People are funny though, aren’t they? It’s not every day that you are grouped into a park with hundreds (perhaps thousands? I have terrible estimation skills) of other human beings and given the opportunity to observe. While joking around, piggy-back rides, posing for ridiculous photos and rolling in the grass (oh, and watching the bands) grasped priority for the day, I can’t say people-watching didn’t get a look in for me. When amongst the sweat-infused, mind-numbingly loud raucousness of various mosh pits over the two-day festival, I noticed two things that made me laugh: the ways in which people try to cover the fact they don’t know the lyrics and the shameless opportunities taken by the male species to grope. The latter is a given really, so do let me elaborate briefly on the former.
If I said I am not guilty of this I would be lying. The old “Rhubarb Rhubarb” trick worked a treat for me back in my school choir days, but I’m not so sure it served me very well in this instance. I’m lucky though, I have long hair so I can just hide my face a bit (in the style of ‘dancing’) and only pop up on a long “aaa” or ‘ayyyy’. Yes, yes, I know you’ve done it. But we all know you’re not a true fan unless you know every single word, right? Boy did I get some funny looks from the Indie kids. All I could do was laugh, especially because I could spot fellow Rhubarb-ers from a mile off. The ones that just kept their mouth shut (or deceptively busy with food or drink) could probably teach us a lesson, but where’s the fun in that?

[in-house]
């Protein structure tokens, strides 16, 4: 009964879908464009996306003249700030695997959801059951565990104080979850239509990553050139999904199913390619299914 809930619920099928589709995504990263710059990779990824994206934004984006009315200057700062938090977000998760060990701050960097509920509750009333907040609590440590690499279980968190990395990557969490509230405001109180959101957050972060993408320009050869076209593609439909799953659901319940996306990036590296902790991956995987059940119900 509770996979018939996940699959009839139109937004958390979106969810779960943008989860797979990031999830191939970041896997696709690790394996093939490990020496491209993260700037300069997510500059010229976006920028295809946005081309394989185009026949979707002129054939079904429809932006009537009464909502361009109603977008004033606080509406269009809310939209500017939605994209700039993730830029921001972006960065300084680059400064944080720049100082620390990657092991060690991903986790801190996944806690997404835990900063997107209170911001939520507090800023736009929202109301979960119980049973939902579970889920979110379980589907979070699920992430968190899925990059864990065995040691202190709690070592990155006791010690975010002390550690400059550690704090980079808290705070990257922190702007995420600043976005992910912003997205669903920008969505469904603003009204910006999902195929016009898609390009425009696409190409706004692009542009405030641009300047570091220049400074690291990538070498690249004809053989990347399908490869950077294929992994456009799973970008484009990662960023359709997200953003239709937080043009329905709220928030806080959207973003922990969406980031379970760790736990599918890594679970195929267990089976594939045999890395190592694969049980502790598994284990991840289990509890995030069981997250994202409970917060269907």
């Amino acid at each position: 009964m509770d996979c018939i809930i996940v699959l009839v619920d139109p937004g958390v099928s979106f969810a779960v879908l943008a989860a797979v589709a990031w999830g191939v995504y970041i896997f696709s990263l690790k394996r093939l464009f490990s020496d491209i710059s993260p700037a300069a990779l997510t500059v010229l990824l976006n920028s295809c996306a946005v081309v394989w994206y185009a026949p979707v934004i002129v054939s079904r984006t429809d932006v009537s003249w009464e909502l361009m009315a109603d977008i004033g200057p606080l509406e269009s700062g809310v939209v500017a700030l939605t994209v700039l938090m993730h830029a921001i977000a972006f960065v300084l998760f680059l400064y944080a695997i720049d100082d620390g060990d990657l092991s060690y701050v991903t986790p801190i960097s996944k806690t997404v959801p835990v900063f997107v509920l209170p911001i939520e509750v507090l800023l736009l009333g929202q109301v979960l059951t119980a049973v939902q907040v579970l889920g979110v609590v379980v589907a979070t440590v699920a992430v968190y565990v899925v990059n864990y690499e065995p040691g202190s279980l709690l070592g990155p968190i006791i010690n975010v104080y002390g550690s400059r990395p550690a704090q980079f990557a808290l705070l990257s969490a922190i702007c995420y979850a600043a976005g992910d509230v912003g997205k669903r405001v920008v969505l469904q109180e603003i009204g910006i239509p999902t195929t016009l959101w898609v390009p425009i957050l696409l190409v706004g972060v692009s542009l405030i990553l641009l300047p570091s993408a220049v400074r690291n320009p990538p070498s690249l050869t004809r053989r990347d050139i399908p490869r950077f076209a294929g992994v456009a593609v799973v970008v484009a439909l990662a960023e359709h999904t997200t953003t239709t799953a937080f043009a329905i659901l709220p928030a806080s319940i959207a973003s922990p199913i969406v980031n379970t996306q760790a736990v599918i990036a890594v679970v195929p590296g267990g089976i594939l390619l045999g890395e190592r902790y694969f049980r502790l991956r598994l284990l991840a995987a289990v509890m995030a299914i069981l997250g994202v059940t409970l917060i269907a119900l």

Happy Rhubarb-er spotting at your next festival.
Image credit: www.musicfeeds.com.au
To be surrounded by people exponentially more creative and fashionable than you can be overwhelming. Despite your best efforts to fit the dress code, you fall short in the ‘flair’ category because your headpiece isn’t quite big, colourful or weird enough (in fact you’re not even wearing one). “Oh is your top from insert-generic-mid-range-label-here? It’s so cute…” a girl says to you as she shimmies away in a one-of-a-kind organic shift dress she made herself, complimented with bold red lipstick and a “I’m so unique it’s ridiculous” attitude. You become suddenly aware that you look prissy and feminine in a room full of quirky and fascinating, and that your Tiffany & Co jewellery isn’t making an impression on anyone. To top it off, you’ve worn your cutest heels only to find walking in them two hours later an excruciating experience possibly worthy of an ambulance ride home (while everyone else had sandals, boots and flats so interesting they didn’t need a heel to look chic). The disillusionment sets in; heck even tears threaten to make an appearance.